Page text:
A disengaged workforce could spell trouble for a company’s bottom line and lead to unsafe behavior on the job.
When employees are not committed or fully vested in a safety culture, they’re not overly concerned with their performance and they are not invested in the future success of the company. This negatively can affect day-to-day operations, inhibit a company’s growth and put workers’ safety at risk.
A Commitment to Growth
In studies conducted by Queens School of Business and the Gallup Organization, disengaged workers have 37 percent higher absenteeism, 49 percent more accidents and 60 percent more errors and defects. Organizations with low employee engagement scores experienced lower productivity, profitability, job growth and share price over time.
Engaged workers fully are committed to their work and the success of the company. They put in more effort, have a higher quality work product, go out of their way to assist others, have fewer accidents and are willing to provide feedback and suggestions on ways to increase efficiencies and improve the work environment.
In contrast, companies with highly-engaged employees are sought after by other workers and, as a result, have seen a 100 percent increase in job applications for current and future job openings, according to the studies.
Engagement Does Not Mean Happiness
Someone might be happy at work, but that does not necessarily mean they are working hard or productively on behalf of the organization. It also does not mean employee satisfaction. A satisfied employee might show up for their daily shift without complaint, but that same “satisfied” employee might not give the extra effort on their own.
Worker engagement is an emotional commitment the employee has to the organization and its goals. Emotional commitment means engaged employees actually care about their work and the success of the company. They don’t work just for their paycheck or next promotion, but work on behalf of the company’s goals.
Employee engagement empowers an organization to create a culture of recognition through all aspects of the business, including safety.
Key Elements of Worker Engagement
Where do you start? Start at the top with a visible, empowering leadership team that provides a strong narrative about where the company is and where it is going. Managers should focus on their employees and give them scope, treat them as individuals and provide them guidance toward future growth.
From there you need to ensure employees have a voice throughout the organization. Engaged employees are central to instilling change, encouraging innovation, ensuring a safe workplace, assisting with conflict resolution and contributing to the overall success of the company.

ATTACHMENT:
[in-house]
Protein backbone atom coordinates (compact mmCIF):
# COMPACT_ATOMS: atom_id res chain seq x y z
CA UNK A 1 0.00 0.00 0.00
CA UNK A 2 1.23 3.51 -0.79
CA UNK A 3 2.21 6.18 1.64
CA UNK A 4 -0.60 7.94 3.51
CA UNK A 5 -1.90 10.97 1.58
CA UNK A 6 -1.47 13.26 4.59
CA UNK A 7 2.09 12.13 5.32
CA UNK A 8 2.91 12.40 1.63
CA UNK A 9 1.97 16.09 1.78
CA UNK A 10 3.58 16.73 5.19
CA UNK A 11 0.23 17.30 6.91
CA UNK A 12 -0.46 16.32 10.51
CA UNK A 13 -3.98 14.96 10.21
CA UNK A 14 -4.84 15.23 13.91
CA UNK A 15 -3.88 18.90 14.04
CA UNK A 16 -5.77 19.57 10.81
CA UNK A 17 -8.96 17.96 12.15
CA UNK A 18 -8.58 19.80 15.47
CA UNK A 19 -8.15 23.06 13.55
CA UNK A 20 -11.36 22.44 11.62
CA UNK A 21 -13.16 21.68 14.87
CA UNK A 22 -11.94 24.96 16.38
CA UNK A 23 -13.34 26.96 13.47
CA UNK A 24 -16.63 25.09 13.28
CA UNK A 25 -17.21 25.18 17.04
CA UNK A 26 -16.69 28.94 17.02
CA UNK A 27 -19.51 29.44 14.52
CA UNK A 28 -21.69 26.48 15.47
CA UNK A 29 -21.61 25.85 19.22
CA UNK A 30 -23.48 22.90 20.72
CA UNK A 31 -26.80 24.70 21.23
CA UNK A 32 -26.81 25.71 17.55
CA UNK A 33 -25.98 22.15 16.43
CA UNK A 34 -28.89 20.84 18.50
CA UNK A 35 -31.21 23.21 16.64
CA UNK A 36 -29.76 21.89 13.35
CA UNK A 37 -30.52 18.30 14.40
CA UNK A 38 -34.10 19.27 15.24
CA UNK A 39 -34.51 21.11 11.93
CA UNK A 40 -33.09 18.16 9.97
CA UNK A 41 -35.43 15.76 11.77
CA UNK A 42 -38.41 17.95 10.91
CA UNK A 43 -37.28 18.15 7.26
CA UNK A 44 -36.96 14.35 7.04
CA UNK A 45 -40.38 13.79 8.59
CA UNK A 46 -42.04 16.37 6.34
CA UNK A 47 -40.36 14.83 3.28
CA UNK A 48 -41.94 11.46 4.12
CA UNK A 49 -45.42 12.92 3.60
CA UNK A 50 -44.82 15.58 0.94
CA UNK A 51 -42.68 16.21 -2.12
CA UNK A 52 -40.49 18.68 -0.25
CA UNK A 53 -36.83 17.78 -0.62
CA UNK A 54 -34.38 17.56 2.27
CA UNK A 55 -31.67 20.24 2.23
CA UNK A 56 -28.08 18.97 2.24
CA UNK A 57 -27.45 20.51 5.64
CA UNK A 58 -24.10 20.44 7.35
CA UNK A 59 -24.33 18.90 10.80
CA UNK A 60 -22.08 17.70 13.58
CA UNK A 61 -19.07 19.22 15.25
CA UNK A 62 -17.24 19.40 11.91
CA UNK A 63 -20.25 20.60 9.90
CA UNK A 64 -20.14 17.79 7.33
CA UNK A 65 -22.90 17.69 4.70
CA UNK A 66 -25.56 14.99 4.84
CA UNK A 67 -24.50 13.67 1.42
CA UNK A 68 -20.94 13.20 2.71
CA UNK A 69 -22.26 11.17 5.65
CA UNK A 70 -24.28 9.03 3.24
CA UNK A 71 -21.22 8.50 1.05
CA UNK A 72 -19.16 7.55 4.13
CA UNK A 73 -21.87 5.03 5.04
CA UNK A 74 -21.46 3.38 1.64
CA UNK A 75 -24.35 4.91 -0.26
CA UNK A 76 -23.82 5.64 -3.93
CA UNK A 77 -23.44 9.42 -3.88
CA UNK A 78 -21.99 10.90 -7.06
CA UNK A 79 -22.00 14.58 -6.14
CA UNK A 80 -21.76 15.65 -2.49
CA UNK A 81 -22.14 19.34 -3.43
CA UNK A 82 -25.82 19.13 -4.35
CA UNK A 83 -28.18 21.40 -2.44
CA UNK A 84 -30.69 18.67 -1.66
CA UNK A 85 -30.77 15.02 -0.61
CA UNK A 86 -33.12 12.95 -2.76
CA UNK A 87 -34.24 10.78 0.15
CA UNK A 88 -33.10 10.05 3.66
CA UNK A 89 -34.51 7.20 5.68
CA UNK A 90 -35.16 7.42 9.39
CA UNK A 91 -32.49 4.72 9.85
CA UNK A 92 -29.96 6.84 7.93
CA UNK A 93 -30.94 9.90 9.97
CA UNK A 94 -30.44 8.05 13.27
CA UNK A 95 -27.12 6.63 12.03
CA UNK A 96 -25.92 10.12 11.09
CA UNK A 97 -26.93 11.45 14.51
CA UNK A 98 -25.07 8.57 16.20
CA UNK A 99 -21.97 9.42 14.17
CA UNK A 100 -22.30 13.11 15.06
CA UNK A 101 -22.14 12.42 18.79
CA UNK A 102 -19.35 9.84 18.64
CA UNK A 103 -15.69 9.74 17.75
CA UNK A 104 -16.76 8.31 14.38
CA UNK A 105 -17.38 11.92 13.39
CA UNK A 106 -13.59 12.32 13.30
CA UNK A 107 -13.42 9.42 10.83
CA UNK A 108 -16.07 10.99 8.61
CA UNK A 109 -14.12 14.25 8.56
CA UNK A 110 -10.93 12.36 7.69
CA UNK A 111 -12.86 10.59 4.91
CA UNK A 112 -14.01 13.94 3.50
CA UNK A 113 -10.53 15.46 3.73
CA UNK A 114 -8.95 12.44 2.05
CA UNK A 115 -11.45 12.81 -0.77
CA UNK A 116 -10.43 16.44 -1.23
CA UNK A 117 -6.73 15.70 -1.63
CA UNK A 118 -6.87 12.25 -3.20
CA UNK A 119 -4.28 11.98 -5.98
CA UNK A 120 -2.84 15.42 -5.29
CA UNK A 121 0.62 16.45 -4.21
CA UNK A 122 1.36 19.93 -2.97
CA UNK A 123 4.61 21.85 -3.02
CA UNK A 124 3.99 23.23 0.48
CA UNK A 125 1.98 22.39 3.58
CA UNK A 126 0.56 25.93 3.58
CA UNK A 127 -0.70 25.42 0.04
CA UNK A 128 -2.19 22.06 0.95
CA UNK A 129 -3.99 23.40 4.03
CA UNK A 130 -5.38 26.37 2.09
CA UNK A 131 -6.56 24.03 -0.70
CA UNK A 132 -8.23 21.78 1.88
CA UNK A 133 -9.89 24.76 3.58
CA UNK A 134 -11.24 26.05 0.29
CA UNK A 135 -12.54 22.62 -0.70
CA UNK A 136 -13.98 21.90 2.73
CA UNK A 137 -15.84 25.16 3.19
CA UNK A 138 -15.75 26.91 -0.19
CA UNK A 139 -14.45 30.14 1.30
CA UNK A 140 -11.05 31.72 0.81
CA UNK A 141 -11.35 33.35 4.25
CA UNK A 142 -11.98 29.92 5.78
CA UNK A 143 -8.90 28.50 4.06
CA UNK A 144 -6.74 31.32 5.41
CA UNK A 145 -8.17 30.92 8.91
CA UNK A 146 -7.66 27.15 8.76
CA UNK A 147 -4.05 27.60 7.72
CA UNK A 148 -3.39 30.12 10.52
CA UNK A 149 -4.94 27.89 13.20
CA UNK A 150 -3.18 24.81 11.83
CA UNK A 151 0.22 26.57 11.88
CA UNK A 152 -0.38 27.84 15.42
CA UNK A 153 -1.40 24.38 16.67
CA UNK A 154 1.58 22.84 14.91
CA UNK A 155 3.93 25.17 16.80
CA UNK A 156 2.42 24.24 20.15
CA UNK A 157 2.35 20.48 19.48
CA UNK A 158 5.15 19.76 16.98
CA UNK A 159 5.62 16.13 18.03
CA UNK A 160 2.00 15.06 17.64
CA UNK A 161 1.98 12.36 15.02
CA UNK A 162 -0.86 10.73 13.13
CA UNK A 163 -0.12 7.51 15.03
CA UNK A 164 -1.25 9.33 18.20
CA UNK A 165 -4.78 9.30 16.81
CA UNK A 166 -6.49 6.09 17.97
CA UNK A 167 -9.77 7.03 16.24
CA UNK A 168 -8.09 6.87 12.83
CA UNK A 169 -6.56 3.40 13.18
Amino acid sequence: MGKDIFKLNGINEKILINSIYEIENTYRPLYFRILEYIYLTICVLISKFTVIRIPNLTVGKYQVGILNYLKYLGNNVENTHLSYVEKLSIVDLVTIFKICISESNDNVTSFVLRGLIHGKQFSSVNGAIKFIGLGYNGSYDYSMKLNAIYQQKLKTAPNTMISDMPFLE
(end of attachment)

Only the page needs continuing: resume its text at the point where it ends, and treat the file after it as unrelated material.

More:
Key elements of an employee voice include:
- Setting clear guidelines – Workers must know their position and that for which the company is striving.
- Instilling a sense of ownership – Let employees know they are important and you trust them to do the job right every time.
- Investing in employees’ future growth – Companies who invest in continued growth and development of their employees are more successful and retain staff longer.
- Involving employees in the safety program – Conduct safety meetings and create safety committees to involve employees in the safety culture. Also include workers in changes before they occur to allow for open discussion.
- Providing ongoing training for employees – When employees are not properly trained or training has lapsed, they are not being set up for success. It can put their own and others' safety at risk.
- Facilitating two-way communication – Managers and supervisors need to be approachable and allow employees to voice their opinions, concerns and ideas without fear of retaliation.
- Recognizing employees – A simple thank you can go a long way when employees go above and beyond what is expected. Recognition helps to positively reinforce safe behavior and fosters engagement.
- Gaining employee feedback for continuous improvement – There always are ways to change through improved workflow and processes. Engaging employee feedback helps come up with solutions by fostering creativity. Providing employees opportunities to offer feedback will further solidify engagement and safety efforts.
Without active participation by all members of an organization, a safety culture will not evolve and the safety management system will not reach its full potential.
Engaged workers are invested employees, and they will look out for each other and for the company’s best interests. Employee engagement also shows consideration and care for the staff, which is spread through the company, creating a team atmosphere and providing a positive solution to health and safety concerns.